WIth the latest bullpen implosion on Monday night, Phillies fans are getting restless, even more so than they are naturally. In a season with mixed expectations in which every win holds extreme value, the Phillies have already given away a number of wins in the late innings despite paying an exorbitant amount of money to not have to worry about such things.
That issue was magnified on Monday when high-paid closer Jonathan Papelbon was deemed unavailable due to three-straight days of use, leaving Jake Diekman to perform the closer duties. It did not go well.
Before Dan Uggla's ninth inning grand slam had landed deep in the left field bleachers, fans were calling for most of the bullpen to be replaced. Like a good backup quarterback, the most popular answer to all of the Phillies bullpen problems was Double-A reliever Ken Giles, who was busy striking out all three Richmond Flying Squirrels he faced while Uggla rounded the bases.
It's understandable. What most fans know about Giles is this: he throws 100-mph and has 14 strikeouts in six innings of relief work this season while cutting his walk rate in half from last year. He does sound like he has all the answers. But with prospects, there is so much more than the numbers.
Giles does throw upwards of 100-mph, which does make him a candidate for the back end of a major league bullpen. It doesn't, however, translate into automatic success, as baseball history has given us a litany of hard throwers who can't get outs.
There are two obstacles that Giles must overcome before he's ready to help the Phillies. The first is fastball command. The harder a pitcher throws, the more he can get away with inferior command, but he still has to have some. Before he can command his fastball within the strike zone, however, he has to find the strike zone, something Giles has struggled with over his professional career with a 5.6 BB/9 rate. He's off to a better start this season, but let's let him throw strikes for more than two weeks before we declare his control issues as all healed.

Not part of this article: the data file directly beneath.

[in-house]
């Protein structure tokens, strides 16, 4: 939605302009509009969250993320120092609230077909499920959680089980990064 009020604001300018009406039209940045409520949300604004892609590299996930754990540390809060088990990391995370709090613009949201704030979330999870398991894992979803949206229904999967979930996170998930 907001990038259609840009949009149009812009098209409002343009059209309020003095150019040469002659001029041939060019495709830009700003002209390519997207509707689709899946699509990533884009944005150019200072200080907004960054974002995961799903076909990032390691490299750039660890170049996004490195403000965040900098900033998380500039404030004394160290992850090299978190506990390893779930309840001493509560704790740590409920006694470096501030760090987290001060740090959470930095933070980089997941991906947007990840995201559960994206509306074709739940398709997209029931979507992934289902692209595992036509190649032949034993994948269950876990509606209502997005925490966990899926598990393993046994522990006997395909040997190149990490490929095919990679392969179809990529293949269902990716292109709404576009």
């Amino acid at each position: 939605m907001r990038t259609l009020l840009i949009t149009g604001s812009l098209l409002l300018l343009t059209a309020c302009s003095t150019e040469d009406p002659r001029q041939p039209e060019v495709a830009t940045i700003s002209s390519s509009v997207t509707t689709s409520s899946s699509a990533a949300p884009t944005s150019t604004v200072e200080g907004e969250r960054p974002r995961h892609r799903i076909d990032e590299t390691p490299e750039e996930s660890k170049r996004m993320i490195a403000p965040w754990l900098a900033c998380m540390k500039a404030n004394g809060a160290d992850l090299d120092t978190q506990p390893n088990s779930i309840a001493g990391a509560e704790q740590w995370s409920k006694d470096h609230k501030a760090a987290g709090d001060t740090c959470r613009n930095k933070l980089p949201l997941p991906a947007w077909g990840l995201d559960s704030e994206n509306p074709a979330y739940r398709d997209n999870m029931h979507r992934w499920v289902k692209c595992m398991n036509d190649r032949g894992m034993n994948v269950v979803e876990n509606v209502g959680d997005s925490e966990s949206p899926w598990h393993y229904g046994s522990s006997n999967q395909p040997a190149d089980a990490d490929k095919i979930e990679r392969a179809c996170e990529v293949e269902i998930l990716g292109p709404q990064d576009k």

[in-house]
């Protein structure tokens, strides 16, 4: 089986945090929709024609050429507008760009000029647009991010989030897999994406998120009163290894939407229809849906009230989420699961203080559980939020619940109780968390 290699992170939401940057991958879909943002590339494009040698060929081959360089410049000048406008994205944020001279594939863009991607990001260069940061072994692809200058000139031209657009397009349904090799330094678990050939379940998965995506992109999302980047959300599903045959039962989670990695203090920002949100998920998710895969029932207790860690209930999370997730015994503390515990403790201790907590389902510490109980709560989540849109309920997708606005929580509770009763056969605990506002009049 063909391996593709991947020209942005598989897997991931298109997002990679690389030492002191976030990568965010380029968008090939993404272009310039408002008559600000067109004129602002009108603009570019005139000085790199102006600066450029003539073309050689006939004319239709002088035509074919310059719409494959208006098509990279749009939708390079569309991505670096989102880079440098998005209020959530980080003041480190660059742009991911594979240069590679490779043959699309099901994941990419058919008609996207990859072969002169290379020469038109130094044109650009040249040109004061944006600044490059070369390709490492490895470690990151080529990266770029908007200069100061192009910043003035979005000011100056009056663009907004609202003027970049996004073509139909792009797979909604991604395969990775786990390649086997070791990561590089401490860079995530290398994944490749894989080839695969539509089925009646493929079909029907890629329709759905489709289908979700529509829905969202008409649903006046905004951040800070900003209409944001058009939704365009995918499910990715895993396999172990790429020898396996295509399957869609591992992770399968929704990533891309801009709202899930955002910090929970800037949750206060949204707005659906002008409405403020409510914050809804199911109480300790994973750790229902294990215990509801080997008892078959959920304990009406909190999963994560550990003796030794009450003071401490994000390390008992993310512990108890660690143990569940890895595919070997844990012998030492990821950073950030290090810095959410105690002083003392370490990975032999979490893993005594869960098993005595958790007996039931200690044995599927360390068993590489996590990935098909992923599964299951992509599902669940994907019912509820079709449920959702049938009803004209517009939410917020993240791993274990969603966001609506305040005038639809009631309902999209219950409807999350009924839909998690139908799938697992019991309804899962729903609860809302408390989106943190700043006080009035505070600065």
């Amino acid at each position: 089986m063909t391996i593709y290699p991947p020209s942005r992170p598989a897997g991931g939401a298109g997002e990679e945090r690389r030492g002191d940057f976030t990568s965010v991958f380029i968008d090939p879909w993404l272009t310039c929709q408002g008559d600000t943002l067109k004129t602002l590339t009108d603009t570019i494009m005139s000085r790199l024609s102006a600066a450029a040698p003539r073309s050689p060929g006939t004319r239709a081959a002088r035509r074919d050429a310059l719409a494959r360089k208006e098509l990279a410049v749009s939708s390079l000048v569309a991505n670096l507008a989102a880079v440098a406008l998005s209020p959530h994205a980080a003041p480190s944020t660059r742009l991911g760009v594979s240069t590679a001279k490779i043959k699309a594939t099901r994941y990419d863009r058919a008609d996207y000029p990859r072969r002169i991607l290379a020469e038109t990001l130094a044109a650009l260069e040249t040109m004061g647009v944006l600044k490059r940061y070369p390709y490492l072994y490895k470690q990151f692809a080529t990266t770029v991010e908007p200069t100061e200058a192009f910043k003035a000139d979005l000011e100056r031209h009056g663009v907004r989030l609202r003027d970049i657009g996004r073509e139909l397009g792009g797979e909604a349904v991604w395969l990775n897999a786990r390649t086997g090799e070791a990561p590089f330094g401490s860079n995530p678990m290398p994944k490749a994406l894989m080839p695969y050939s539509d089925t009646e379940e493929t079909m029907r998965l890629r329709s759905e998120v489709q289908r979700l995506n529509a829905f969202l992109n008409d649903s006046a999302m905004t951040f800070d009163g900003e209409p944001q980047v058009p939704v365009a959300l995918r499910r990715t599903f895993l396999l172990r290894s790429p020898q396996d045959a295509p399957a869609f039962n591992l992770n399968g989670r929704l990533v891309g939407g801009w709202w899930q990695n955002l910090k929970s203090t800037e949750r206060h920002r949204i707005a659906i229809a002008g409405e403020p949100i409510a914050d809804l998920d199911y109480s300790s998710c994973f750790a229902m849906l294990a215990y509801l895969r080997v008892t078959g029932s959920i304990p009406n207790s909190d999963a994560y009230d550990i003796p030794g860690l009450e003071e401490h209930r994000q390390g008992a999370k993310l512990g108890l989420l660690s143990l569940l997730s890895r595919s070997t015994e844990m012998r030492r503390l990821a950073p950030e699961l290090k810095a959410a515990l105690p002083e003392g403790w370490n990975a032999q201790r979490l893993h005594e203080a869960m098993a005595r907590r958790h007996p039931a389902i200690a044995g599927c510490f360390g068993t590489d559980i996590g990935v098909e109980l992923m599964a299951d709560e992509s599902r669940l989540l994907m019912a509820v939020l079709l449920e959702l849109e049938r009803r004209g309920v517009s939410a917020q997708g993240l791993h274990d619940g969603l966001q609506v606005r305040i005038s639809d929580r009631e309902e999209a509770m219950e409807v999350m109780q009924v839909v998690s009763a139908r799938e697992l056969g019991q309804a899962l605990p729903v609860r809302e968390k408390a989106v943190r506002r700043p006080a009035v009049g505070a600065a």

The second obstacle is the development of an off-speed pitch. No matter how much velocity a pitcher has, major league hitters will catch up if they don't have to keep something else in the back of their minds. The success of Aroldis Chapman and Craig Kimbrel are aided by their premium velocity, but neither would be where they are without a wipe out slider.
For Giles, that's a work in progress. The good news is that he shows the ability to throw a hard, power slider, he just doesn't do it often enough. As of the Arizona Fall League, it was still an inconsistent pitch, but its development would be the biggest step he could take towards major league success. If his slider becomes a consistent pitch, he could be called on at some point this season to help in the major leagues.
But we need to see it for more than five appearances. Giles has had stretches before where he threw strikes and was remarkably successful, only to lose that control soon thereafter and struggle. There's a reason, after all, that despite impressively high strikeout numbers, he has a 6.31 ERA in the Florida State League last year.
Giles does appear to be taking the proper steps towards success, but five appearances to start the season does not a pitcher make. If his improved control is sustainable and his slider becomes more consistent, they yes, he could help the Phillies bullpen this season, but we simply aren't there yet. Giles is not the answer right now, no matter how bad the Phillies bullpen is, and bringing him up to get shellacked wouldn't benefit anyone, most notably Giles.
He could, however, help in a few months if his progress is for real. Because of his pure ability, he is a potential answer to some of their problems, but he's not the savior, and he's no where near ready for the task. A few months of development can go a long way, but not nearly as far as the damage of being called up to early.